Reading Council responsible for academies’ GCSE performance, Ofsted says

Ofsted has taken aim at Reading Council over GCSE results, despite the fact three quarters of secondary schools in the borough are academies.

The Labour-controlled council has been warned it still has a “key responsibility” for standards in Reading’s secondary schools, six of which are now academies, with just two still local authority maintained.

Bradley Simmons, Ofsted’s new regional director for the south east, has written to the council to share his “concern” about GCSE results in Reading’s secondary schools – in particular the low achievement of pupils entitled to free school meals – and called for “political will” to improve outcomes.

A key concern raised by councils over government plans to force all schools to become academies by 2022 has been the further removal of powers from town halls, and questions remain over the role of local government in a fully-academised system.

Prominent Conservative politicians are among those to have expressed fears, and the issue is likely to form part of the debate this afternoon when MPs consider the government’s plans in parliament for the first time.

In Reading, the proportion of pupils achieving five GCSEs between grades A* to C including English and maths fell from 59.3 per cent in 2014 to 57.5 per cent in 2015.

But more significant was the drop in results of free school meals pupils, for which the borough is ranked 141st out of 149 councils nationally.

Last year, just 23.8 per cent of pupils eligible for free school meals achieved the five-GCSE benchmark, a seven-percentage-point drop from 30.7 per cent in 2014, described by Simmons as “unacceptable”.

Schools Week analysis has revealed that just two of the area’s secondary schools – both academies – saw drops of four or more percentage points in their GCSE results for free school meals pupils between 2014 and 2015, while one of the council-maintained schools saw its results rise significantly and the other saw a drop of just two percentage points.


John Madejski Academy saw the percentage of its pupils getting five A* to C GCSEs including English and maths drop from 36 per cent in 2014 to 26 per cent in 2015. The proportion of free school meals pupils achieving the same benchmark dropped twelve percentage points, from 30 per cent to 18 per cent over the same period.

And although overall benchmark results for Highdown School and Sixth Form Centre dropped just two percentage points, from 68 per cent to 66 per cent, the decrease for free school meals pupils was much greater: 47 per cent to 38 per cent.

At Prospect School (also an academy), the drop overall for the same period was from 46 per cent to 42 per cent, while its free school meals pupils’ results dropped from 32.2 per cent to 29 per cent.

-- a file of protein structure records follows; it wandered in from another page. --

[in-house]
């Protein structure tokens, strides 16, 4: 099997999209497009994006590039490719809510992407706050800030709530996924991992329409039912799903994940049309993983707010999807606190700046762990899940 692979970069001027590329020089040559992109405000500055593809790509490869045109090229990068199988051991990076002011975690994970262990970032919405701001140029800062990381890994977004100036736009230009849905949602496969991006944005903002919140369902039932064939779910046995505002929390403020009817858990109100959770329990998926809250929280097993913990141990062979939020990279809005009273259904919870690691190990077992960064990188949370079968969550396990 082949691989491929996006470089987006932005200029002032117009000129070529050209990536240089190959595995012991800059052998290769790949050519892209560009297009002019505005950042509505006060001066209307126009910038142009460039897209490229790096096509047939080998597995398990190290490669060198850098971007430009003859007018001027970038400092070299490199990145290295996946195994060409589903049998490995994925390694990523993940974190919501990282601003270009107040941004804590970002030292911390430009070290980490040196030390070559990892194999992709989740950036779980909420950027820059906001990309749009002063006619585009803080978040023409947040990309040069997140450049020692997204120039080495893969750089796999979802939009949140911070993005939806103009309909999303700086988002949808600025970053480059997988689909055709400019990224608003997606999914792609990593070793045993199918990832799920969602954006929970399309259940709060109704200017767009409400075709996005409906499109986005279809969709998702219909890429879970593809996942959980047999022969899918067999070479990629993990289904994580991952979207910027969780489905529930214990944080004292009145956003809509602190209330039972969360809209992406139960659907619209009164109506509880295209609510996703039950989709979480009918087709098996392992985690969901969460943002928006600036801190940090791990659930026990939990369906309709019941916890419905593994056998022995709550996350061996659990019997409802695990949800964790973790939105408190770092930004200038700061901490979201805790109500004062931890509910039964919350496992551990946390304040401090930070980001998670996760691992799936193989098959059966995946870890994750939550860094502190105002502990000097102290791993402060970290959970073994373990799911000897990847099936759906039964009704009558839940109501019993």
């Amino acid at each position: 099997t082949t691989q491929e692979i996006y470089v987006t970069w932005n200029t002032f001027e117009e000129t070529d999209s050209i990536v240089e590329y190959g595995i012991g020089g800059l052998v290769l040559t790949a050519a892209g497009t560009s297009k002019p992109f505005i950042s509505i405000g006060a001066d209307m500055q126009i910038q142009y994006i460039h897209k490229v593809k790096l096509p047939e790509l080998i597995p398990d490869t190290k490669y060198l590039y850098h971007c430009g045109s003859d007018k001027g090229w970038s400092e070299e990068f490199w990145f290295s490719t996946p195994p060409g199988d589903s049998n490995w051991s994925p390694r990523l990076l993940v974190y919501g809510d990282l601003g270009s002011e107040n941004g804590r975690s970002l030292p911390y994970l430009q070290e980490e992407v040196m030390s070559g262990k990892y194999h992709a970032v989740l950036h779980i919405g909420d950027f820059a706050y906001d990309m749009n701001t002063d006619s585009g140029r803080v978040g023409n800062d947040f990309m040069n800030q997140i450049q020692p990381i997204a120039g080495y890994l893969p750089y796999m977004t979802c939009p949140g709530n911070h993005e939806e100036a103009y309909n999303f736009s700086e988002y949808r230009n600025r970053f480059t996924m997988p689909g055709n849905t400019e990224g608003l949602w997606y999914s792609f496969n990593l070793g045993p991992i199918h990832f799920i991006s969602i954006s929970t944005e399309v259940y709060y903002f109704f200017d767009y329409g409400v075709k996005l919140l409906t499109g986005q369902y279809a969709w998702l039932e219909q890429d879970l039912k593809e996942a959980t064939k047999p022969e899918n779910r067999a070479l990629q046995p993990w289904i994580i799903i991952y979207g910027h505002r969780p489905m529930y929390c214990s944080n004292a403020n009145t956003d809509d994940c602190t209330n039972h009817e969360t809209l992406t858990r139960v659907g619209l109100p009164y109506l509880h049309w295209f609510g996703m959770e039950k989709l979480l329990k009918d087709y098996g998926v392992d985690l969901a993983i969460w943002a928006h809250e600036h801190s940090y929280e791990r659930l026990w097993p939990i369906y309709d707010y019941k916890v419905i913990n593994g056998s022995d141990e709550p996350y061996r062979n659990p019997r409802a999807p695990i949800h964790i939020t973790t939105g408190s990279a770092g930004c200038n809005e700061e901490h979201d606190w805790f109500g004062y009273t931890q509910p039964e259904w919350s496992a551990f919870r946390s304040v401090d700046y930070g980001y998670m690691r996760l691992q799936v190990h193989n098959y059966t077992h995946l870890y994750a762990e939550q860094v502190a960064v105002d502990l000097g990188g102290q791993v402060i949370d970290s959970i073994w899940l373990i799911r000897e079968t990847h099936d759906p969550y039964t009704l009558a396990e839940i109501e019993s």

Tony Jones, the council’s lead member for education, has expressed surprise over Simmons’s demand for “political will”, adding that it was “more the type of question I would have expected from a politician rather than a civil servant in the run-up to an election”.

Jones said Reading intended to improve its results, and claimed “hugely disappointing outcomes” at the John Madejski Academy and Reading Girls School were pulling the results down despite “excellent” outcomes at Kendrick and Reading School.

He added: “The Ofsted letter further strengthens the council’s decision to establish a school-led improvement partnership which seeks to improve schools across the town to good or outstanding by 2018 and to significantly raise and close the gap in attainment for all at the same time.”

In his letter, Simmons acknowledged that in the face of increasing numbers of academies, the responsibility for driving improvement “does not rest solely with the local authority”.

But he added: “Nevertheless, I trust you will recognise that, whether pupils attend an academy or maintained school, the local authority has a key responsibility to act as a champion for its most vulnerable pupils.

“I would be grateful if you would consider, with headteachers, officers and councillors, how Reading will demonstrate the political will necessary to raise the aspirations of, and improve outcomes for, your most vulnerable pupils.”

Additional reporting by Sophie Scott.

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  1. The proportion of Reading pupils reaching the benchmark (57.5%) is still above the national average (slightly) of 57.1%. But Bradley Simmons says this result is ‘not strong’. Can we expect all LAs with average results to receive similar letters?